Taming a Recalcitrant Electric Guitar


Have you ever had an electric guitar that you could tell had real potential but whenever you tried to work it into your existing rig it just seemed to balk? Something just seemed to make it not quite fit in. Sometimes the problem isn't with the guitar but with the player. I discussed learning how to make my first Tele work for me over HERE saying that "each guitar/amp combo needs some fiddling to 'bring the magic.' " The Tele took a couple of weeks to tame. By contrast, this latest example took quite a bit longer. The guitar in question is a Gibson, a Les Paul, specifically a 2018 LP Standard with Burstbucker Pro pickups. I have described the guitar as being quite “Tele-ish,” but the ramifications of that character to operation of the controls slipped by me. You see, I have some other Gibsons already and they all behave fairly similarly in that pretty much all you need to do is back off the tone control on the bridge pickup and you’ve got something useful in both positions. They all have similar classic midrangey Gibson sounds. I had fiddled with 490Ts and other Gibson humbuckers and Seymoour Duncan classic pickups as well so I thought I had an idea of the range of Gibson pickups. The Burstbuckers on the new Standard, however, were a different beast entirely. They were much brighter and more powerful. With a low-gain amp they could be quite pretty but once you plugged them into an amp with any gain at all it was raunch to the max. That can be useful but can also be limiting as well. I tried rolling back the tone control on the bridge pickup as usual but the guitar just seemed to want to scream at every opportunity. Loud, brash, petulant, demanding. Good for really hard rock but not much else.

What I had forgotten was the lesson I learned with the Tele: to get anything except twang out of the Tele I had to moderate the controls. In my Tele article I also said, "The 'magic' with this guitar is obtained by restraint and is embodied by nuance." With this Les Paul, the Burstbucker pickups had so much gain and high-end that backing off the tone by itself still left a raging output that jacked up anything in its path. Backing down on the amp’s volume left me with brightness and clankiness. When using my amp settings for the ES-335 I couldn’t get a sweet tone at all. I was considering replacing the pickups with a pair of Gibson ’57 Classics just to get something I could handle.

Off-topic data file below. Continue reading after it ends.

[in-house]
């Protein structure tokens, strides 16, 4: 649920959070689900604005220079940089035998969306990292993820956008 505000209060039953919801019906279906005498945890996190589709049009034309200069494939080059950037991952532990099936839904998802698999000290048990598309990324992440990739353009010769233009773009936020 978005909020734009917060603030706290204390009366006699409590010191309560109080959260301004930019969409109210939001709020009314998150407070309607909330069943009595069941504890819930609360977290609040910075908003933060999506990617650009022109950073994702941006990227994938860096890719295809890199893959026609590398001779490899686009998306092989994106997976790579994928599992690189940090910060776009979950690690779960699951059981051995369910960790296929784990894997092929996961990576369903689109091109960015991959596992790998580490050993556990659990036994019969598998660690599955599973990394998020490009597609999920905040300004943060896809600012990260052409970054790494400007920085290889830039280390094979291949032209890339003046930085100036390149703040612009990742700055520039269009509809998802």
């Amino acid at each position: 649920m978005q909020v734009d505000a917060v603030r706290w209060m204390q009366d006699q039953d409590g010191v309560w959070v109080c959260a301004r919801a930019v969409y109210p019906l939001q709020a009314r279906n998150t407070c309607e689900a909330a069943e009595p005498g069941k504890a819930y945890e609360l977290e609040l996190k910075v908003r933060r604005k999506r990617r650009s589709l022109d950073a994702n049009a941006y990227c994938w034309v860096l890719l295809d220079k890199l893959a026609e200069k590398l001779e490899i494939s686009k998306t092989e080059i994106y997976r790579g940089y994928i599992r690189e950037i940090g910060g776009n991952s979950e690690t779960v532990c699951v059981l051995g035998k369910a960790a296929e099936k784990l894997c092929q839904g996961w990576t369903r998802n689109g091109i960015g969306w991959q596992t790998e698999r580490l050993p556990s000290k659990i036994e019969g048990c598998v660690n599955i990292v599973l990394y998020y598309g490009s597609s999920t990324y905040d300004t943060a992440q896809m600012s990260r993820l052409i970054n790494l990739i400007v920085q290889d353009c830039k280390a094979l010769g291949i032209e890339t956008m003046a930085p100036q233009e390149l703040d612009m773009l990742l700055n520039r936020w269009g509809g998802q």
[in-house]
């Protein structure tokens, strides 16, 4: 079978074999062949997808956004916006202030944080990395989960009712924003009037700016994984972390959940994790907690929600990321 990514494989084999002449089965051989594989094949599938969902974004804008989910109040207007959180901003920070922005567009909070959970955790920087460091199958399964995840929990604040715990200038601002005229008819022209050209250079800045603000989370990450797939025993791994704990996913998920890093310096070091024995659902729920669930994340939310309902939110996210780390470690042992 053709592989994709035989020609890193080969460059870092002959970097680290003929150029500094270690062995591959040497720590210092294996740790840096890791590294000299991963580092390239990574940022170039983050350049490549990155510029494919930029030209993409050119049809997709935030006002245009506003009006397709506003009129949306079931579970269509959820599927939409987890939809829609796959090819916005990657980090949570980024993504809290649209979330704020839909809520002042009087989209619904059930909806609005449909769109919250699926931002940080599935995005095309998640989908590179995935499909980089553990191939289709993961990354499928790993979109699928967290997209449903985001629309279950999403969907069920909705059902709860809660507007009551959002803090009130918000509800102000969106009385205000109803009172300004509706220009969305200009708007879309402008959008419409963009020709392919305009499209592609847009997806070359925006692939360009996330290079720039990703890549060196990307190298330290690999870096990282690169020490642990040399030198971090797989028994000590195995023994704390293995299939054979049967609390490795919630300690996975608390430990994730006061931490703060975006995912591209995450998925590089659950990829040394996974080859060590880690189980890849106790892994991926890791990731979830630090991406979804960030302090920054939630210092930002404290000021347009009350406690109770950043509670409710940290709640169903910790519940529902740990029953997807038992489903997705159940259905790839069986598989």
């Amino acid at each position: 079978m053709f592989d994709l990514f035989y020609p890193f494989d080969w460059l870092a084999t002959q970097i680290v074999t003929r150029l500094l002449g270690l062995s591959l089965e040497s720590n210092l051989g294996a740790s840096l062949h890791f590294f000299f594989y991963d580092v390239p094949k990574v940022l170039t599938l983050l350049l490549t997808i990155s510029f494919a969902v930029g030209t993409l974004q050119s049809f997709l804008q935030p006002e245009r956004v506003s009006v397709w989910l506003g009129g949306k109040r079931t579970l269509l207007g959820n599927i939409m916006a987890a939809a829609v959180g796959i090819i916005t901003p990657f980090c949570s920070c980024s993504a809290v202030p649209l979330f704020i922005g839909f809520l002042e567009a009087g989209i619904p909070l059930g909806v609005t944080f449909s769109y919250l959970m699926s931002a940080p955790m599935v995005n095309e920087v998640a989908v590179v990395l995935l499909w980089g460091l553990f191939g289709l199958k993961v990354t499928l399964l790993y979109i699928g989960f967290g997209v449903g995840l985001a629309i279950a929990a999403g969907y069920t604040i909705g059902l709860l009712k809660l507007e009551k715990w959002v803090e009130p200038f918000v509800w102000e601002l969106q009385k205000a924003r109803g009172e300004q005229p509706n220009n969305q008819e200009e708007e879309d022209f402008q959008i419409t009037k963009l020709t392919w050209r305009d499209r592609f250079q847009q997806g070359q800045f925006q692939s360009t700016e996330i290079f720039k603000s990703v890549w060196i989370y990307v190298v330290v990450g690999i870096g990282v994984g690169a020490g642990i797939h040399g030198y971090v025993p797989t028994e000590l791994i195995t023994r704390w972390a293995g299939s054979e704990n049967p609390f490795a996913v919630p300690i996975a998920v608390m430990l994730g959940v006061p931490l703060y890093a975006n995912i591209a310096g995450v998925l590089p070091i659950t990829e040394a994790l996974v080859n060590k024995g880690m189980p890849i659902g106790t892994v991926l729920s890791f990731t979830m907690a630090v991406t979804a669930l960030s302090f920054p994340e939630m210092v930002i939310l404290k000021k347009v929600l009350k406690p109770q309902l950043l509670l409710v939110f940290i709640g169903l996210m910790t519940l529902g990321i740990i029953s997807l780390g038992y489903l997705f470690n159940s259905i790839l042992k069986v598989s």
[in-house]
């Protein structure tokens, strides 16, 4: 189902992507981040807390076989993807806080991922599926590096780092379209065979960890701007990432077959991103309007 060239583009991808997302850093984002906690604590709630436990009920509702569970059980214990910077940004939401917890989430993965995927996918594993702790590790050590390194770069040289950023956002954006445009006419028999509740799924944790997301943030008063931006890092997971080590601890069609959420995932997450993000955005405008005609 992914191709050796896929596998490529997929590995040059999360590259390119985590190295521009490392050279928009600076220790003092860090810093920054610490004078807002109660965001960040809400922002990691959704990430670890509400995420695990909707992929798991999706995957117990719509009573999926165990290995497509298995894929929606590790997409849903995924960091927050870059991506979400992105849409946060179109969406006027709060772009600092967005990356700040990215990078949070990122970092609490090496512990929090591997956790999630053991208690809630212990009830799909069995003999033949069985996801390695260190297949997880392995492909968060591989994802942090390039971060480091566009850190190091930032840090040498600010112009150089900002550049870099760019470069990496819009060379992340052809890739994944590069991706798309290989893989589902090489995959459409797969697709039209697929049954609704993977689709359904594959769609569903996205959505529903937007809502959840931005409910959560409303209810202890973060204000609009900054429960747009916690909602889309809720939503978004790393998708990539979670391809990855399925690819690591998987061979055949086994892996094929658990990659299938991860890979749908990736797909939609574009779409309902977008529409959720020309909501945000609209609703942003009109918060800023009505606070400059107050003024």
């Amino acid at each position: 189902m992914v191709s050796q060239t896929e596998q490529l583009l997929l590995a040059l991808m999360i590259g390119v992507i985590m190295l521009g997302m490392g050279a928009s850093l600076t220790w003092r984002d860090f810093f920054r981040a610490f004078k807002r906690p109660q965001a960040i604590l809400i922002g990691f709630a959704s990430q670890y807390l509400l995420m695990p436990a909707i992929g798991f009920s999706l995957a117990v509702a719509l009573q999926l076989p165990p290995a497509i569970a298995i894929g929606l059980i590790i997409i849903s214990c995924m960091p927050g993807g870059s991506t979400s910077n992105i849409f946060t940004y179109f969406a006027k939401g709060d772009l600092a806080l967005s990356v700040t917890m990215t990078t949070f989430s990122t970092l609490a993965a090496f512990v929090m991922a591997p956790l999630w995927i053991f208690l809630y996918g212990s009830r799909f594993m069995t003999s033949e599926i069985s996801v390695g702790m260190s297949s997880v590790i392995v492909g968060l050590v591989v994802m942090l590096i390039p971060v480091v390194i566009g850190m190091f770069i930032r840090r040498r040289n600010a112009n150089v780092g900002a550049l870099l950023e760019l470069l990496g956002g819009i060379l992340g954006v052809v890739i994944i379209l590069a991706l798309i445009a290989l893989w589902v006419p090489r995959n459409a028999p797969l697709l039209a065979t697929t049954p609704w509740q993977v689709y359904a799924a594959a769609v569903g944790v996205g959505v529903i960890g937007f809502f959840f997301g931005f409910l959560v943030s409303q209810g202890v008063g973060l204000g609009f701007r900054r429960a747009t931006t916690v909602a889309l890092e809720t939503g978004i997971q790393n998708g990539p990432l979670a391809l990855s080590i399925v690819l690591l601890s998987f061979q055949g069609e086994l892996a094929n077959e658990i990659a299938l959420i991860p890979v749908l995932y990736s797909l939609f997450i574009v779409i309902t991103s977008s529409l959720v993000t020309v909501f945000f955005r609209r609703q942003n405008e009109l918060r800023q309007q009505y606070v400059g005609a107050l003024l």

But the other day I was in the practice studio working up a mellow song and for some reason I reached for the Les Paul just one more time. The sun was setting outside the studio, trickling golden light in throught the window blinds. I hadn’t turned on the lights inside, so the feeling in the studio was a play of golden light, shadows, and moodiness. This time as I plugged up I took the time to think about the pickups. As usual, I pulled back on the bridge tone control so that it matched the neck. But this time I also reached for the volume controls and tried backing off both of them to about "8" to see if I could tame the beast. Surprise! Glory and trumpets! That little amount made all the difference in the world. The character of the guitar became much rounder and gentler. The amount of distortion from he amp was reduced profoundly. It's something I do with other guitars all the time. Using my amp settings for the ES-335, the sound became really nice and smooth. I could set the LP to hover on the edge of distortion and then use touch sensitivity to lean in from reasonably clean to a smooth burr. And with that minor tweak, the guitar's gentler voice began to emerge.

So, as in the case of the Tele, moderation on the controls yielded moderation in the sound. Nuance carried the day. It just took me a little longer to apply the same lesson to the Les Paul that I had learned on the Tele. I had to use patience and let the guitar tell me how to handle it. What it wanted was for me to match the gain of its pickups to those of my other Gibson guitars to make it fall in line with them in a comperable way. Well, duh!!! I sat back with the moody light of sunset filtering through the window blinds and ran through several softer songs on the Les Paul, relishing the beautiful new voice I had discovered.